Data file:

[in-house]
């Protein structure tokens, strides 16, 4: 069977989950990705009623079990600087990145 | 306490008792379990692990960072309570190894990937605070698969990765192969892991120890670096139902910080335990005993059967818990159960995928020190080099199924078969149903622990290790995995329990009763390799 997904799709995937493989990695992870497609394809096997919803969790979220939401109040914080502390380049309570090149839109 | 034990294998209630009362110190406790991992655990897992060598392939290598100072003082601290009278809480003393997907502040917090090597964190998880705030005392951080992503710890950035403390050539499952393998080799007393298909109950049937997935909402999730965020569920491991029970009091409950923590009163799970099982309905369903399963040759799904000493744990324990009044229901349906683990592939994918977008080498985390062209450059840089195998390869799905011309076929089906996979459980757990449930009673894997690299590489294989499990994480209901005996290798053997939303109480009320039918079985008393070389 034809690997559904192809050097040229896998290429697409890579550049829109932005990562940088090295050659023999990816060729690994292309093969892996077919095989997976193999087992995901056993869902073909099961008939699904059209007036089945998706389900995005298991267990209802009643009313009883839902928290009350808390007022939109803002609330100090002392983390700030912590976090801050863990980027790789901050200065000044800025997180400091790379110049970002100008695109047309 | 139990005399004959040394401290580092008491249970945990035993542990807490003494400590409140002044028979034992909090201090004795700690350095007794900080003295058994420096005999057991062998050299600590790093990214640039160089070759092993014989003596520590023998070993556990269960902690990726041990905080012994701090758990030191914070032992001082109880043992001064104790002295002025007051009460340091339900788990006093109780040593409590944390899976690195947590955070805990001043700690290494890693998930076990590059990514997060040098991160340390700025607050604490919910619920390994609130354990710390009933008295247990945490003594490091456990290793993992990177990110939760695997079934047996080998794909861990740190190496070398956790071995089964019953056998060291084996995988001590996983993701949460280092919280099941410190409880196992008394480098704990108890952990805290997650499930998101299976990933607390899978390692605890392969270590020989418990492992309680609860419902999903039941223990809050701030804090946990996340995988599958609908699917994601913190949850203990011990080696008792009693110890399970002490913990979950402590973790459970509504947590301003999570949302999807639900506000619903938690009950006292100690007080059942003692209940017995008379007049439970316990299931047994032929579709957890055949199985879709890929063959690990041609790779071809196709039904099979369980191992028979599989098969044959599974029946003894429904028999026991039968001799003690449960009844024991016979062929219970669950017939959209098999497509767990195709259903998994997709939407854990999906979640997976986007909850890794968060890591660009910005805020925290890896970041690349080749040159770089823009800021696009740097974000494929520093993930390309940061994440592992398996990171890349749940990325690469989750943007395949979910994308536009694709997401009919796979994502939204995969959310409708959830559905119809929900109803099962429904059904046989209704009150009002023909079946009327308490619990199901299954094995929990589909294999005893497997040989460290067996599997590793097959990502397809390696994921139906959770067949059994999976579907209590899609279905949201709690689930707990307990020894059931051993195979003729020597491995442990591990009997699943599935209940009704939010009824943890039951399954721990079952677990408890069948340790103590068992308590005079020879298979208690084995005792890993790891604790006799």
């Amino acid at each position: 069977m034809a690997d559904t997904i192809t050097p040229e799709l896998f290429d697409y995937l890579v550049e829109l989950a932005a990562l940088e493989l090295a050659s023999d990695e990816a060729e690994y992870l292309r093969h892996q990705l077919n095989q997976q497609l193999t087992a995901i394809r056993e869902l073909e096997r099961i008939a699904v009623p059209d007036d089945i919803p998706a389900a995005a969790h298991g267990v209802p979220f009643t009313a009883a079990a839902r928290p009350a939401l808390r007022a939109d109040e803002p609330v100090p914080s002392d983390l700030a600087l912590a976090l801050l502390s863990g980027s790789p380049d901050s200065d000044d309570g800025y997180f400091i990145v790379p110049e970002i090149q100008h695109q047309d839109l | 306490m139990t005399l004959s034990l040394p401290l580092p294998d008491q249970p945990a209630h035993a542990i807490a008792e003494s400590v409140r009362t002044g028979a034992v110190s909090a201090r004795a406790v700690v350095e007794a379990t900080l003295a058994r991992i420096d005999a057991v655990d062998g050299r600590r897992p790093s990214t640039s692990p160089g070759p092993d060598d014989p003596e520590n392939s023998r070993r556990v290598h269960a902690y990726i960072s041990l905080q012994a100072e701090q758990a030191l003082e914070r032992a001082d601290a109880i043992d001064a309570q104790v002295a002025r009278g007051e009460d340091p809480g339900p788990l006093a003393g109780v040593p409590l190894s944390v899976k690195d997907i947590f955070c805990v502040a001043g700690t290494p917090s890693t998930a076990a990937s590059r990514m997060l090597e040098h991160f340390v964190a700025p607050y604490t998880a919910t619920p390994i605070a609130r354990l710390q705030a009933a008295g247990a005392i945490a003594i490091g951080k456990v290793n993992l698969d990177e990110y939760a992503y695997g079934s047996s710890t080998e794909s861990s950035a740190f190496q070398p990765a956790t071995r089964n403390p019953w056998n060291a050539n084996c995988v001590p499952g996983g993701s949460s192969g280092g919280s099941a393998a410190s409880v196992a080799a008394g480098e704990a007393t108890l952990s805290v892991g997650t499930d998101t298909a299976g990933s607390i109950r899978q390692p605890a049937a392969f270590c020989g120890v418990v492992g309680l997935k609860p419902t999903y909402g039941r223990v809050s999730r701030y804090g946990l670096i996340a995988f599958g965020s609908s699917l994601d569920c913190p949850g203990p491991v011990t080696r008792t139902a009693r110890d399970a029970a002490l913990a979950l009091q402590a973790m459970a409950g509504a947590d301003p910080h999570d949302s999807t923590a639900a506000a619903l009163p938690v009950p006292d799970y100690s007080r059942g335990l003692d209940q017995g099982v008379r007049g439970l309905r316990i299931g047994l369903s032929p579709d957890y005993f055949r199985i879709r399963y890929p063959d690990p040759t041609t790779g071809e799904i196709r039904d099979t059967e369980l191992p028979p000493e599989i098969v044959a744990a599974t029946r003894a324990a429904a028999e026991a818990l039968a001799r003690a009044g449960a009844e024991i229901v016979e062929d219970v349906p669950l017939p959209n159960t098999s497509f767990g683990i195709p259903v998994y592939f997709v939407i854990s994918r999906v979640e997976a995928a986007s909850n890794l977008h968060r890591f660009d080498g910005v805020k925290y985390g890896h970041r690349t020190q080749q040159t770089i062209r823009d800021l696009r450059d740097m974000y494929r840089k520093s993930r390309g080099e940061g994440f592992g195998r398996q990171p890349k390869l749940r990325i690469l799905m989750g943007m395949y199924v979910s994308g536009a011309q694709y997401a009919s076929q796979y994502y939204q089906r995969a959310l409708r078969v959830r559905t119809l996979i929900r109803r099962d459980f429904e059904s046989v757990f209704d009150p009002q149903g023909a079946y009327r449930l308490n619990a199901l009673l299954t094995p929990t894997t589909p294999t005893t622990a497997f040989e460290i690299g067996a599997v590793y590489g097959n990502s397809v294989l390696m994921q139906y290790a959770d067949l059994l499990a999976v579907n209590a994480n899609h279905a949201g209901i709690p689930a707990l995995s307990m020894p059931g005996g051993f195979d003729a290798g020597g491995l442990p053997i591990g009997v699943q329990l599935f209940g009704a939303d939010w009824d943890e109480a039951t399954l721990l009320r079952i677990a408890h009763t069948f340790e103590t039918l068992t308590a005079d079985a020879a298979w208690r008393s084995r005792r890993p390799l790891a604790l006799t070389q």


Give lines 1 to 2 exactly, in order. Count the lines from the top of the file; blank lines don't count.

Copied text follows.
[in-house]
């Protein structure tokens, strides 16, 4: 069977989950990705009623079990600087990145 | 306490008792379990692990960072309570190894990937605070698969990765192969892991120890670096139902910080335990005993059967818990159960995928020190080099199924078969149903622990290790995995329990009763390799 997904799709995937493989990695992870497609394809096997919803969790979220939401109040914080502390380049309570090149839109 | 034990294998209630009362110190406790991992655990897992060598392939290598100072003082601290009278809480003393997907502040917090090597964190998880705030005392951080992503710890950035403390050539499952393998080799007393298909109950049937997935909402999730965020569920491991029970009091409950923590009163799970099982309905369903399963040759799904000493744990324990009044229901349906683990592939994918977008080498985390062209450059840089195998390869799905011309076929089906996979459980757990449930009673894997690299590489294989499990994480209901005996290798053997939303109480009320039918079985008393070389 034809690997559904192809050097040229896998290429697409890579550049829109932005990562940088090295050659023999990816060729690994292309093969892996077919095989997976193999087992995901056993869902073909099961008939699904059209007036089945998706389900995005298991267990209802009643009313009883839902928290009350808390007022939109803002609330100090002392983390700030912590976090801050863990980027790789901050200065000044800025997180400091790379110049970002100008695109047309 | 139990005399004959040394401290580092008491249970945990035993542990807490003494400590409140002044028979034992909090201090004795700690350095007794900080003295058994420096005999057991062998050299600590790093990214640039160089070759092993014989003596520590023998070993556990269960902690990726041990905080012994701090758990030191914070032992001082109880043992001064104790002295002025007051009460340091339900788990006093109780040593409590944390899976690195947590955070805990001043700690290494890693998930076990590059990514997060040098991160340390700025607050604490919910619920390994609130354990710390009933008295247990945490003594490091456990290793993992990177990110939760695997079934047996080998794909861990740190190496070398956790071995089964019953056998060291084996995988001590996983993701949460280092919280099941410190409880196992008394480098704990108890952990805290997650499930998101299976990933607390899978390692605890392969270590020989418990492992309680609860419902999903039941223990809050701030804090946990996340995988599958609908699917994601913190949850203990011990080696008792009693110890399970002490913990979950402590973790459970509504947590301003999570949302999807639900506000619903938690009950006292100690007080059942003692209940017995008379007049439970316990299931047994032929579709957890055949199985879709890929063959690990041609790779071809196709039904099979369980191992028979599989098969044959599974029946003894429904028999026991039968001799003690449960009844024991016979062929219970669950017939959209098999497509767990195709259903998994997709939407854990999906979640997976986007909850890794968060890591660009910005805020925290890896970041690349080749040159770089823009800021696009740097974000494929520093993930390309940061994440592992398996990171890349749940990325690469989750943007395949979910994308536009694709997401009919796979994502939204995969959310409708959830559905119809929900109803099962429904059904046989209704009150009002023909079946009327308490619990199901299954094995929990589909294999005893497997040989460290067996599997590793097959990502397809390696994921139906959770067949059994999976579907209590899609279905949201709690689930707990307990020894059931051993195979003729020597491995442990591990009997699943599935209940009704939010009824943890039951399954721990079952677990408890069948340790103590068992308590005079020879298979208690084995005792890993790891604790006799």